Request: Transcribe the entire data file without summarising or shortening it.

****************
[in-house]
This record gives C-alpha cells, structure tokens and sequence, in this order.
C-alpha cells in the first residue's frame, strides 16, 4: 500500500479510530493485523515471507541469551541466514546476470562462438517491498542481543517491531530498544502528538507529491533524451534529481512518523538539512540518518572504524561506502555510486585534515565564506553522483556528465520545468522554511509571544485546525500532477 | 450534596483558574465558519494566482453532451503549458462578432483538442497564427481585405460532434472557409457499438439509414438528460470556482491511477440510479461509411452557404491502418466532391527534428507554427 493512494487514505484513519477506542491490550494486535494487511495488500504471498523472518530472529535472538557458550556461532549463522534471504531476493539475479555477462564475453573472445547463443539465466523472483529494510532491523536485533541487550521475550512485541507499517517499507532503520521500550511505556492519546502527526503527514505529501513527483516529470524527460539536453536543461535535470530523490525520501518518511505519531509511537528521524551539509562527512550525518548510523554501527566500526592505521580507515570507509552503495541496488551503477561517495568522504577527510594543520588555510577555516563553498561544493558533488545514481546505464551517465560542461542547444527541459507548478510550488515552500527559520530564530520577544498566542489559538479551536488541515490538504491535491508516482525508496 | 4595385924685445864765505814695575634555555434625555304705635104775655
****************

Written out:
[in-house]
This record gives C-alpha cells, structure tokens and sequence, in this order.
C-alpha cells in the first residue's frame, strides 16, 4: 500500500479510530493485523515471507541469551541466514546476470562462438517491498542481543517491531530498544502528538507529491533524451534529481512518523538539512540518518572504524561506502555510486585534515565564506553522483556528465520545468522554511509571544485546525500532477 | 450534596483558574465558519494566482453532451503549458462578432483538442497564427481585405460532434472557409457499438439509414438528460470556482491511477440510479461509411452557404491502418466532391527534428507554427 493512494487514505484513519477506542491490550494486535494487511495488500504471498523472518530472529535472538557458550556461532549463522534471504531476493539475479555477462564475453573472445547463443539465466523472483529494510532491523536485533541487550521475550512485541507499517517499507532503520521500550511505556492519546502527526503527514505529501513527483516529470524527460539536453536543461535535470530523490525520501518518511505519531509511537528521524551539509562527512550525518548510523554501527566500526592505521580507515570507509552503495541496488551503477561517495568522504577527510594543520588555510577555516563553498561544493558533488545514481546505464551517465560542461542547444527541459507548478510550488515552500527559520530564530520577544498566542489559538479551536488541515490538504491535491508516482525508496 | 4595385924685445864765505814695575634555555434625555304705635104775655